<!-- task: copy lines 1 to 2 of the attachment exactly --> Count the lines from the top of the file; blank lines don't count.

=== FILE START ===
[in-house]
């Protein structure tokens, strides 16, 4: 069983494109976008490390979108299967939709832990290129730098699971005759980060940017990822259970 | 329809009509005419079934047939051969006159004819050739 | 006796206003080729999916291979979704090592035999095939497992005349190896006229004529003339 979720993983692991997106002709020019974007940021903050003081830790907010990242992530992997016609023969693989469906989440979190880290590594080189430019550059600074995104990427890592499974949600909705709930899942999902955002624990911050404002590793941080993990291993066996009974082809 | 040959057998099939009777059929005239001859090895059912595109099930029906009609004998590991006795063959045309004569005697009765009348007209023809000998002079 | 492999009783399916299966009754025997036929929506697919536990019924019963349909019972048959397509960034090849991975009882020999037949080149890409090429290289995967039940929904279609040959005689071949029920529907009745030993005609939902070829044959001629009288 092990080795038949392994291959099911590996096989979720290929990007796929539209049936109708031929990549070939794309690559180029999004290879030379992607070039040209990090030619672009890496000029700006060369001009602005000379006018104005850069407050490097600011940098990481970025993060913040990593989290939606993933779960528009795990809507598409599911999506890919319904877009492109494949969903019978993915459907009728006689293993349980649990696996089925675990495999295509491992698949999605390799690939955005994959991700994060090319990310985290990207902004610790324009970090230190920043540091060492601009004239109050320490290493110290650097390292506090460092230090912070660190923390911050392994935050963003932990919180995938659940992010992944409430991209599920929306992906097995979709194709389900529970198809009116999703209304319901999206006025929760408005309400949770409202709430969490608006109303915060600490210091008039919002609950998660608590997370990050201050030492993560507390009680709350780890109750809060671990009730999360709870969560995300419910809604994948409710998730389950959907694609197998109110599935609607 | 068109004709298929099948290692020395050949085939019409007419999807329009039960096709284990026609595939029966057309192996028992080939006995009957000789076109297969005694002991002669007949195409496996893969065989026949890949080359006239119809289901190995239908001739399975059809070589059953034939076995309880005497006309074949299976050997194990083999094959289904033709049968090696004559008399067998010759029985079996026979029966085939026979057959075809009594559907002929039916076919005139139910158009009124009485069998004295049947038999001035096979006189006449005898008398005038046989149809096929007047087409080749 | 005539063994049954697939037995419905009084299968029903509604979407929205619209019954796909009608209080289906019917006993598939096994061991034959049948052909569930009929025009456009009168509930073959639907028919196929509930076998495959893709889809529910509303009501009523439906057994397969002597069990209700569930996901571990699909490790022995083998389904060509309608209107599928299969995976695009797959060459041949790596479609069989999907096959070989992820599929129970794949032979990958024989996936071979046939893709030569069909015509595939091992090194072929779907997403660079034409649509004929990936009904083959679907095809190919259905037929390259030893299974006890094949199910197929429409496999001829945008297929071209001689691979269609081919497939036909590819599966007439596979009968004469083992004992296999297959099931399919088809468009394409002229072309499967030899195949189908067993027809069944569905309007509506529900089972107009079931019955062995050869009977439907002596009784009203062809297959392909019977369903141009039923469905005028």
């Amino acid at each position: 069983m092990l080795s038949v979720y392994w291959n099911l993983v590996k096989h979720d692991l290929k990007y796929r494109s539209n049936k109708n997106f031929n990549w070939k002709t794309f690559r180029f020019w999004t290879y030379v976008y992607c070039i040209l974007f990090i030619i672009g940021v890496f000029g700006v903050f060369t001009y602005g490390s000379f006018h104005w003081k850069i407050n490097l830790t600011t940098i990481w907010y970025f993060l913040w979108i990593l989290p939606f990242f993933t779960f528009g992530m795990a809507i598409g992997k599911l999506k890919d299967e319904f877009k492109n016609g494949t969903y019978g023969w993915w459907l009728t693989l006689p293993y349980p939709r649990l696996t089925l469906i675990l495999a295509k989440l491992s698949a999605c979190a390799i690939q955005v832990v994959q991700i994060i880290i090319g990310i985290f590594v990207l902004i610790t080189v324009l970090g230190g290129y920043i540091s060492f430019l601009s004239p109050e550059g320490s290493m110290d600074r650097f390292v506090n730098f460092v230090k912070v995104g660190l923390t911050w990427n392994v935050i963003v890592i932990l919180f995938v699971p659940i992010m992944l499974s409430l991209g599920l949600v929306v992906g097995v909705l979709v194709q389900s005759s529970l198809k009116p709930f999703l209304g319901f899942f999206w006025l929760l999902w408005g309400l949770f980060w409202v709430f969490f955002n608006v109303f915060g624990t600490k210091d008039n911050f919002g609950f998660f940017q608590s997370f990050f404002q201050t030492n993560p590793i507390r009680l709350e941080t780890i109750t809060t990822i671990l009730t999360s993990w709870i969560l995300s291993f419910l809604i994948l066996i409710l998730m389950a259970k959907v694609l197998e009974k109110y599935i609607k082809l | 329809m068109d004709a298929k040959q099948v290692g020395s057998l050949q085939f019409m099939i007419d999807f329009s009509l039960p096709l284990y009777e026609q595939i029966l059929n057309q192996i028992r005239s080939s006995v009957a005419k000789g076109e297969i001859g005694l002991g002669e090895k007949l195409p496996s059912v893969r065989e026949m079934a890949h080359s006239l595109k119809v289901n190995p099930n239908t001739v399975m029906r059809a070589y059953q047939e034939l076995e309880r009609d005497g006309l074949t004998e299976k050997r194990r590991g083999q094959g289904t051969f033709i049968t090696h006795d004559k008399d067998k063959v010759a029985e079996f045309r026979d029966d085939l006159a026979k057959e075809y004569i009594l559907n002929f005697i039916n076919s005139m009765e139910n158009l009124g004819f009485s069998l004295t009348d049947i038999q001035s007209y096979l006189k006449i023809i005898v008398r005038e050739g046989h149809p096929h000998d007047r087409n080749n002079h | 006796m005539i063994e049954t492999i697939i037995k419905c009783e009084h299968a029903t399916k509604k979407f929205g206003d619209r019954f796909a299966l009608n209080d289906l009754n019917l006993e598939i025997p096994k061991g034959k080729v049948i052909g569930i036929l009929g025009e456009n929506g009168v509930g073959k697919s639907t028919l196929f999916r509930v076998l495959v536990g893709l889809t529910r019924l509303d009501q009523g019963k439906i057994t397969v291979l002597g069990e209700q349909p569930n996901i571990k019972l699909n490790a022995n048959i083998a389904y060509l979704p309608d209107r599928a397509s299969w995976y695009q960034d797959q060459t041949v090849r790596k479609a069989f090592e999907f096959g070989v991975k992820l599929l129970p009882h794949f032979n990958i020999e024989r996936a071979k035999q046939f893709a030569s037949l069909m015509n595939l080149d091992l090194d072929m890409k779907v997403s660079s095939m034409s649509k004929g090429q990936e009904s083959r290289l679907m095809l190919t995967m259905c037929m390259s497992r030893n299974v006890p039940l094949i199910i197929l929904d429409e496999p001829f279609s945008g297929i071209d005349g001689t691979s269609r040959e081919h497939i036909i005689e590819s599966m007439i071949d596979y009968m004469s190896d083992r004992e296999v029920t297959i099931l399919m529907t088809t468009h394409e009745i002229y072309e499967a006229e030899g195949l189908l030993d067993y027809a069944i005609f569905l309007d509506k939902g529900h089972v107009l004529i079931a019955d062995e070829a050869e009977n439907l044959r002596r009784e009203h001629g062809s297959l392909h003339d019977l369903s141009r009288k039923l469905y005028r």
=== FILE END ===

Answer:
[in-house]
């Protein structure tokens, strides 16, 4: 069983494109976008490390979108299967939709832990290129730098699971005759980060940017990822259970 | 329809009509005419079934047939051969006159004819050739 | 006796206003080729999916291979979704090592035999095939497992005349190896006229004529003339 979720993983692991997106002709020019974007940021903050003081830790907010990242992530992997016609023969693989469906989440979190880290590594080189430019550059600074995104990427890592499974949600909705709930899942999902955002624990911050404002590793941080993990291993066996009974082809 | 040959057998099939009777059929005239001859090895059912595109099930029906009609004998590991006795063959045309004569005697009765009348007209023809000998002079 | 492999009783399916299966009754025997036929929506697919536990019924019963349909019972048959397509960034090849991975009882020999037949080149890409090429290289995967039940929904279609040959005689071949029920529907009745030993005609939902070829044959001629009288 092990080795038949392994291959099911590996096989979720290929990007796929539209049936109708031929990549070939794309690559180029999004290879030379992607070039040209990090030619672009890496000029700006060369001009602005000379006018104005850069407050490097600011940098990481970025993060913040990593989290939606993933779960528009795990809507598409599911999506890919319904877009492109494949969903019978993915459907009728006689293993349980649990696996089925675990495999295509491992698949999605390799690939955005994959991700994060090319990310985290990207902004610790324009970090230190920043540091060492601009004239109050320490290493110290650097390292506090460092230090912070660190923390911050392994935050963003932990919180995938659940992010992944409430991209599920929306992906097995979709194709389900529970198809009116999703209304319901999206006025929760408005309400949770409202709430969490608006109303915060600490210091008039919002609950998660608590997370990050201050030492993560507390009680709350780890109750809060671990009730999360709870969560995300419910809604994948409710998730389950959907694609197998109110599935609607 | 068109004709298929099948290692020395050949085939019409007419999807329009039960096709284990026609595939029966057309192996028992080939006995009957000789076109297969005694002991002669007949195409496996893969065989026949890949080359006239119809289901190995239908001739399975059809070589059953034939076995309880005497006309074949299976050997194990083999094959289904033709049968090696004559008399067998010759029985079996026979029966085939026979057959075809009594559907002929039916076919005139139910158009009124009485069998004295049947038999001035096979006189006449005898008398005038046989149809096929007047087409080749 | 005539063994049954697939037995419905009084299968029903509604979407929205619209019954796909009608209080289906019917006993598939096994061991034959049948052909569930009929025009456009009168509930073959639907028919196929509930076998495959893709889809529910509303009501009523439906057994397969002597069990209700569930996901571990699909490790022995083998389904060509309608209107599928299969995976695009797959060459041949790596479609069989999907096959070989992820599929129970794949032979990958024989996936071979046939893709030569069909015509595939091992090194072929779907997403660079034409649509004929990936009904083959679907095809190919259905037929390259030893299974006890094949199910197929429409496999001829945008297929071209001689691979269609081919497939036909590819599966007439596979009968004469083992004992296999297959099931399919088809468009394409002229072309499967030899195949189908067993027809069944569905309007509506529900089972107009079931019955062995050869009977439907002596009784009203062809297959392909019977369903141009039923469905005028």